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«CONSEIL COUNCIL DE L’EUROPE OF EUROPE COUR EUROPÉENNE DES DROITS DE L’HOMME EUROPEAN COURT OF HUMAN RIGHTS CASE OF PEDERSEN AND BAADSGAARD v. ...»

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CONSEIL COUNCIL

DE L’EUROPE OF EUROPE

COUR EUROPÉENNE DES DROITS DE L’HOMME

EUROPEAN COURT OF HUMAN RIGHTS

CASE OF PEDERSEN AND BAADSGAARD v. DENMARK

(Application no. 49017/99)

JUDGMENT

STRASBOURG

17 December 2004

This judgment is final but may be subject to editorial revision.

PEDERSEN AND BAADSGAARD v. DENMARK JUDGMENT 1

In the case of Pedersen and Baadsgaard v. Denmark, The European Court of Human Rights, sitting as a Grand Chamber

composed of:

Mr L. WILDHABER, President, Mr C.L. ROZAKIS, Mr J.-P. COSTA, Sir Nicolas BRATZA, Mr L. CAFLISCH, Mr R. TÜRMEN, Mrs V. STRÁŽNICKÁ, Mr C. BÎRSAN, Mr P. LORENZEN, Mr J. CASADEVALL, Mr B. ZUPANČIČ, Mr J. HEDIGAN, Mr M. PELLONPÄÄ, Mr A.B. BAKA, Mr R. MARUSTE, Mr M. UGREKHELIDZE, Mr K. HAJIYEV, Judges, and Mr P.J. MAHONEY, Registrar, Having deliberated in private on 8 September 2004 and on 17 November 2004, Delivers the following judgment, which was adopted on the

last-mentioned date:

PROCEDURE

1. The case originated in an application (no. 49017/99) against the Kingdom of Denmark lodged with the Court under Article 34 of the Convention for the Protection of Human Rights and Fundamental Freedoms (“the Convention”) by Mr Jørgen Pedersen and Mr Sten Kristian Baadsgaard, both Danish nationals, on 30 December 1998. In the summer of 1999 the second applicant died. His daughter and sole heir, Trine Baadsgaard, decided to pursue the application.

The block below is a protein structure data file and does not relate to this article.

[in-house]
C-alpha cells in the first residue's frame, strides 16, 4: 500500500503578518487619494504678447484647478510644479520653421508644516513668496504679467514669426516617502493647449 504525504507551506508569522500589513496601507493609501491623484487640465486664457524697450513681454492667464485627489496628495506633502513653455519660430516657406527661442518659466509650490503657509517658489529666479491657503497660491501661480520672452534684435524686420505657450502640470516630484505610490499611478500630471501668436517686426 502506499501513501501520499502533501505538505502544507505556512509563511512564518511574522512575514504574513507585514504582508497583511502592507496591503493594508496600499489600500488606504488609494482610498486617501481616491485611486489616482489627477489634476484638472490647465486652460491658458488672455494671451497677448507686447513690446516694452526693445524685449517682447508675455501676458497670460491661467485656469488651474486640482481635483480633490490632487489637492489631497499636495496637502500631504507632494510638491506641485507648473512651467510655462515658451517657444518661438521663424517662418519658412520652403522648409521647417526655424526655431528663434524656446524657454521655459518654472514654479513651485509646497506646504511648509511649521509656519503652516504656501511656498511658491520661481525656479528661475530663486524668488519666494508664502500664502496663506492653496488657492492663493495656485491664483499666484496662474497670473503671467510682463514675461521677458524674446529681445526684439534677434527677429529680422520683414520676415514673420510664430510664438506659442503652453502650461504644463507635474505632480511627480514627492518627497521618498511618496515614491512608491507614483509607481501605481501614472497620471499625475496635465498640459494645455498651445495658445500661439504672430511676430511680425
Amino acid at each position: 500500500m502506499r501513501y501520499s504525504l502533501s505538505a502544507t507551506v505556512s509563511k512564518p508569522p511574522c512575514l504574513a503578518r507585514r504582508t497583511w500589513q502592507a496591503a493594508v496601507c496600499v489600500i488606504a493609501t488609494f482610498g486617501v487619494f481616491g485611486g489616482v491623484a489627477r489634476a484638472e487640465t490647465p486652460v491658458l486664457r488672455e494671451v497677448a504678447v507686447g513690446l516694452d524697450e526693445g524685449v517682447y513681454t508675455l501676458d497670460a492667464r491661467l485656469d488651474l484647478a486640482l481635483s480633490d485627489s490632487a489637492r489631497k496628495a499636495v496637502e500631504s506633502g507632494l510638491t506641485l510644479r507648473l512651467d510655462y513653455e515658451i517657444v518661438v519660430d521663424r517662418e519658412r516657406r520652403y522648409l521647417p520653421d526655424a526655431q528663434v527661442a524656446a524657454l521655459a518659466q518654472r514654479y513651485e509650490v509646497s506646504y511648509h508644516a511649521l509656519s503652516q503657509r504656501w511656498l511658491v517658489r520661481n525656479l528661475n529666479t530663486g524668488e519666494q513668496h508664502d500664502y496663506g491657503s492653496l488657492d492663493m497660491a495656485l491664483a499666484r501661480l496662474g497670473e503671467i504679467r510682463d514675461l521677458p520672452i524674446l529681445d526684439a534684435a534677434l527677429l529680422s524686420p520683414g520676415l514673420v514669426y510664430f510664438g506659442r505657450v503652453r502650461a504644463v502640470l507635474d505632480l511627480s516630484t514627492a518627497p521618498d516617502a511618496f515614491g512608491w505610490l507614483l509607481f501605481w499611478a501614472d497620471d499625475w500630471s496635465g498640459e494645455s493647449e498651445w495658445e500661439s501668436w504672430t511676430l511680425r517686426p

2. The applicants complained about the length of criminal proceedings against them. They furthermore alleged that their right to freedom of expression had been violated in that the Supreme Court judgment of 28 October 1998 disproportionately interfered with their right as journalists to play a vital role as “public watchdog” in a democratic society

3. The application was allocated to the Second Section of the Court (Rule 52 § 1 of the Rules of Court). On 1 November 2001 the Court

2 PEDERSEN AND BAADSGAARD v. DENMARK JUDGMENT

changed the composition of its Sections. This case was assigned to the newly composed First Section. Within that Section, the Chamber that would consider the case (Article 27 § 1 of the Convention) was constituted as

provided in Rule 26 § 1. It was composed as follows:

Mr C.L. Rozakis, President, Mr P. Lorenzen, Mr G. Bonello, Mrs N. Vajić, Mr A. Kovler, Mr V. Zagrebelsky, Mrs E. Steiner, and judges, Mr S. Nielsen, Deputy Section Registrar. Third-party comments were received from the Danish Union of Journalists, which had been given leave by the president to intervene in the written procedure (Article 36 § 2 of the Convention and Rule 61 § 3). Following a hearing on admissibility and the merits (Rule 54 § 3), the Chamber declared the application admissible on 27 June 2002.